Along with these issues there is another problem in applying this work to human COVID-19 disease — there was no attempt to determine if vaccination protects from this new virus (which it should). This is crucial since almost the entire human population now has immunity to original spike protein from either vaccination or infection. 

Any biomedical research is a balance between risk and benefit. This research should not have been conducted in this manner no matter how small the risk because it has no value in understanding human COVID-19 infection. As with most COVID work, it was published as a preprint without any peer review outlining its limitations.

Dr. Ronald Corley

The most disturbing part of this was that the director of the laboratory, Ronald B. Corley, blamed the media for sensationalizing this work. He said the news media had, “sensationalized the message, they misrepresent the study and its goals in its entirety.” He also said that, “BU did not have to notify NIH or the Federal Government since the study was not funded by NIH” (even though they fund the lab where the work was performed). 

Contrary to this claim, any research potentially enhancing human pathogens must be federally reviewed before it is initiated. Dr. Emily Erbelding, director of NIH-NIAID’s division of microbiology and infectious diseases, seemed surprised by the research. She said, “the BU team’s original grant applications did not specify that the scientists wanted to do this precise work. Nor did the group make clear that it was doing experiments that might involve enhancing a pathogen of pandemic potential in the progress reports it provided to NIAID.”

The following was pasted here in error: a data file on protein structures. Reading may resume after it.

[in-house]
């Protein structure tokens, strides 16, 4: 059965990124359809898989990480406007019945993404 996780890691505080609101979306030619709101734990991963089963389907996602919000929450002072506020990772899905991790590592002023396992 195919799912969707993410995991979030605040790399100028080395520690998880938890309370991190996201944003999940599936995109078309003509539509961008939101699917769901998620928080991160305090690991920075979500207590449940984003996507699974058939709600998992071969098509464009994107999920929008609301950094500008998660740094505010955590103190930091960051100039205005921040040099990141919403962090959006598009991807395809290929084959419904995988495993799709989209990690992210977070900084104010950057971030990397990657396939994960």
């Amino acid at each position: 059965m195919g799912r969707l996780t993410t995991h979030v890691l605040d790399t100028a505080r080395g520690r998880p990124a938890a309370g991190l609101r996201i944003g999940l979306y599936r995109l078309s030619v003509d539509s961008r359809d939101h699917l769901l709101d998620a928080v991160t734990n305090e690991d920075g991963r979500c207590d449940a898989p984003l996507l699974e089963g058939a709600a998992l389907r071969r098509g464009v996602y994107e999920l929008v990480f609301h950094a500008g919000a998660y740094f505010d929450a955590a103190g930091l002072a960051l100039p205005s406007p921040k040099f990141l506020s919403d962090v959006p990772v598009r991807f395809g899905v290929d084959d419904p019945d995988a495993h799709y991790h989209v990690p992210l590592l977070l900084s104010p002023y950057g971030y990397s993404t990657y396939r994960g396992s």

Let’s do everyone in Boston a favor and shut this facility down.

Published by jbakerjrblog

Immunologist, former Army MD, former head of allergy and clinical immunology at University of Michigan, vaccine developer and opinionated guy.

10 thoughts on “I didn’t believe anything about COVID could upset me anymore until I heard about these folks at Boston University…

  1. Can anyone name a single advance in human health derived from gain of function research? Seems like a way to get funding, postdocs, and to build professional reputation, at the expense of vastly increased risk to everyone else on the planet.


  2. Jim, Your passion about the Boston gain of function research is well founded and on target, as usual. Did we not learn the hazards of this kind of research in Wuhan? Rod

    Liked by 1 person

  3. Jim
    When I read the news the other day I could not believe what happened and that they essentially bragged about what they accomplished!!!!
    How can we as citizens band together to shut that lab down and punish the University for allowing such dangerous research

    Bob DeMattia

    Sent from my iPhone so please excuse any typos


  4. Hi Dr Baker
    Steve stegmaier here, former patient of yours. I agree w your conclusion. I am hoping that you share this blogpost w the NIH.

    I miss your expertise, care and personal touch. I am hoping that you did receive the letter I sent you about 6 to 7 months ago sharing all of that with you.

    Keep up your great work w the blog


    Liked by 1 person